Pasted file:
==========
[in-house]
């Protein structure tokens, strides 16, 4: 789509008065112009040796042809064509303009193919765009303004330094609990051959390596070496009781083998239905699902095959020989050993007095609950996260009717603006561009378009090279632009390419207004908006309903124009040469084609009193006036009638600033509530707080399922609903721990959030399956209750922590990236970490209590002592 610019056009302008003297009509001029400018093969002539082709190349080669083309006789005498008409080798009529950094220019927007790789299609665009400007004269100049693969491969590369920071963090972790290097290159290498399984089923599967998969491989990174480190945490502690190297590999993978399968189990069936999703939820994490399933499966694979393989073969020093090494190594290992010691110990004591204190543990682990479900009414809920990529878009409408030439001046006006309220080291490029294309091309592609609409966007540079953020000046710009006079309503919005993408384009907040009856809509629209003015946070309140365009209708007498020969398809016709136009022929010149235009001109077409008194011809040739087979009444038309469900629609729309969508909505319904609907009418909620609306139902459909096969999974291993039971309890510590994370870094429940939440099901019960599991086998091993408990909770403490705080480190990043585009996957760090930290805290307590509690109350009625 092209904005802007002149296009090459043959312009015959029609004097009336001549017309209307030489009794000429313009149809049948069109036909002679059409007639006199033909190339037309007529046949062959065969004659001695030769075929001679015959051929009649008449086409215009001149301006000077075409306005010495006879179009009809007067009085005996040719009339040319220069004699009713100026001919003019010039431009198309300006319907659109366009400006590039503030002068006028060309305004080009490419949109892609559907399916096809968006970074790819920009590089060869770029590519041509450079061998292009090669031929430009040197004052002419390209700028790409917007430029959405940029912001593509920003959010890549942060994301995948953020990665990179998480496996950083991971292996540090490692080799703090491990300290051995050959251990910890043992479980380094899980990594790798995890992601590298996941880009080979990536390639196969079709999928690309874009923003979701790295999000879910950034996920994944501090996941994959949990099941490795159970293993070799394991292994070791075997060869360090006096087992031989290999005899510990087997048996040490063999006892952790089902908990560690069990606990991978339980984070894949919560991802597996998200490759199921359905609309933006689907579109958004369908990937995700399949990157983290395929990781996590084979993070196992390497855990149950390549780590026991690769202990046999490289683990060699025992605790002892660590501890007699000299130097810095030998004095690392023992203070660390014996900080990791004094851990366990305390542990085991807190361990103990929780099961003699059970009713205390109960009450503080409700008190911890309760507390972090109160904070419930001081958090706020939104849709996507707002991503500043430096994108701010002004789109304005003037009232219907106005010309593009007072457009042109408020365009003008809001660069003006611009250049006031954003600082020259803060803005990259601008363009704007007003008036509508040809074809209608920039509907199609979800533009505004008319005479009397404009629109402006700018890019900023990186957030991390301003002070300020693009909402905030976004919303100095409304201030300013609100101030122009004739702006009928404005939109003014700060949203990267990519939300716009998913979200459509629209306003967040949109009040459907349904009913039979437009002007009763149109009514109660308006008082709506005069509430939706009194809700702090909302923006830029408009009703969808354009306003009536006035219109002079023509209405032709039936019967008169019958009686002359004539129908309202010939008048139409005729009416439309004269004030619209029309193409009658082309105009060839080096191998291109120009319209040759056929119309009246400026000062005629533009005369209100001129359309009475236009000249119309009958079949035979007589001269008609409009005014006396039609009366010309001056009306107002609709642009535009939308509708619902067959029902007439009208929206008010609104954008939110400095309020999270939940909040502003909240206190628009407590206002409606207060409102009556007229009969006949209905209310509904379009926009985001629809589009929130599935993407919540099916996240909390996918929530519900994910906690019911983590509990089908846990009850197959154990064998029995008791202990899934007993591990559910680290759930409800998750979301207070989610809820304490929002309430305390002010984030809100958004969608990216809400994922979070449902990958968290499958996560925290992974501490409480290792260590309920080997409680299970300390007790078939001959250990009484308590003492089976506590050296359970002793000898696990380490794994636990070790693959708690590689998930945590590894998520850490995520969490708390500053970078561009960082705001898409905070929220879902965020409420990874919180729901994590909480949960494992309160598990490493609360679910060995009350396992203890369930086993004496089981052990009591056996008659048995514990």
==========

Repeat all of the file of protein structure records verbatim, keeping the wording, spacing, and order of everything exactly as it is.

[in-house]
């Protein structure tokens, strides 16, 4: 789509008065112009040796042809064509303009193919765009303004330094609990051959390596070496009781083998239905699902095959020989050993007095609950996260009717603006561009378009090279632009390419207004908006309903124009040469084609009193006036009638600033509530707080399922609903721990959030399956209750922590990236970490209590002592 610019056009302008003297009509001029400018093969002539082709190349080669083309006789005498008409080798009529950094220019927007790789299609665009400007004269100049693969491969590369920071963090972790290097290159290498399984089923599967998969491989990174480190945490502690190297590999993978399968189990069936999703939820994490399933499966694979393989073969020093090494190594290992010691110990004591204190543990682990479900009414809920990529878009409408030439001046006006309220080291490029294309091309592609609409966007540079953020000046710009006079309503919005993408384009907040009856809509629209003015946070309140365009209708007498020969398809016709136009022929010149235009001109077409008194011809040739087979009444038309469900629609729309969508909505319904609907009418909620609306139902459909096969999974291993039971309890510590994370870094429940939440099901019960599991086998091993408990909770403490705080480190990043585009996957760090930290805290307590509690109350009625 092209904005802007002149296009090459043959312009015959029609004097009336001549017309209307030489009794000429313009149809049948069109036909002679059409007639006199033909190339037309007529046949062959065969004659001695030769075929001679015959051929009649008449086409215009001149301006000077075409306005010495006879179009009809007067009085005996040719009339040319220069004699009713100026001919003019010039431009198309300006319907659109366009400006590039503030002068006028060309305004080009490419949109892609559907399916096809968006970074790819920009590089060869770029590519041509450079061998292009090669031929430009040197004052002419390209700028790409917007430029959405940029912001593509920003959010890549942060994301995948953020990665990179998480496996950083991971292996540090490692080799703090491990300290051995050959251990910890043992479980380094899980990594790798995890992601590298996941880009080979990536390639196969079709999928690309874009923003979701790295999000879910950034996920994944501090996941994959949990099941490795159970293993070799394991292994070791075997060869360090006096087992031989290999005899510990087997048996040490063999006892952790089902908990560690069990606990991978339980984070894949919560991802597996998200490759199921359905609309933006689907579109958004369908990937995700399949990157983290395929990781996590084979993070196992390497855990149950390549780590026991690769202990046999490289683990060699025992605790002892660590501890007699000299130097810095030998004095690392023992203070660390014996900080990791004094851990366990305390542990085991807190361990103990929780099961003699059970009713205390109960009450503080409700008190911890309760507390972090109160904070419930001081958090706020939104849709996507707002991503500043430096994108701010002004789109304005003037009232219907106005010309593009007072457009042109408020365009003008809001660069003006611009250049006031954003600082020259803060803005990259601008363009704007007003008036509508040809074809209608920039509907199609979800533009505004008319005479009397404009629109402006700018890019900023990186957030991390301003002070300020693009909402905030976004919303100095409304201030300013609100101030122009004739702006009928404005939109003014700060949203990267990519939300716009998913979200459509629209306003967040949109009040459907349904009913039979437009002007009763149109009514109660308006008082709506005069509430939706009194809700702090909302923006830029408009009703969808354009306003009536006035219109002079023509209405032709039936019967008169019958009686002359004539129908309202010939008048139409005729009416439309004269004030619209029309193409009658082309105009060839080096191998291109120009319209040759056929119309009246400026000062005629533009005369209100001129359309009475236009000249119309009958079949035979007589001269008609409009005014006396039609009366010309001056009306107002609709642009535009939308509708619902067959029902007439009208929206008010609104954008939110400095309020999270939940909040502003909240206190628009407590206002409606207060409102009556007229009969006949209905209310509904379009926009985001629809589009929130599935993407919540099916996240909390996918929530519900994910906690019911983590509990089908846990009850197959154990064998029995008791202990899934007993591990559910680290759930409800998750979301207070989610809820304490929002309430305390002010984030809100958004969608990216809400994922979070449902990958968290499958996560925290992974501490409480290792260590309920080997409680299970300390007790078939001959250990009484308590003492089976506590050296359970002793000898696990380490794994636990070790693959708690590689998930945590590894998520850490995520969490708390500053970078561009960082705001898409905070929220879902965020409420990874919180729901994590909480949960494992309160598990490493609360679910060995009350396992203890369930086993004496089981052990009591056996008659048995514990």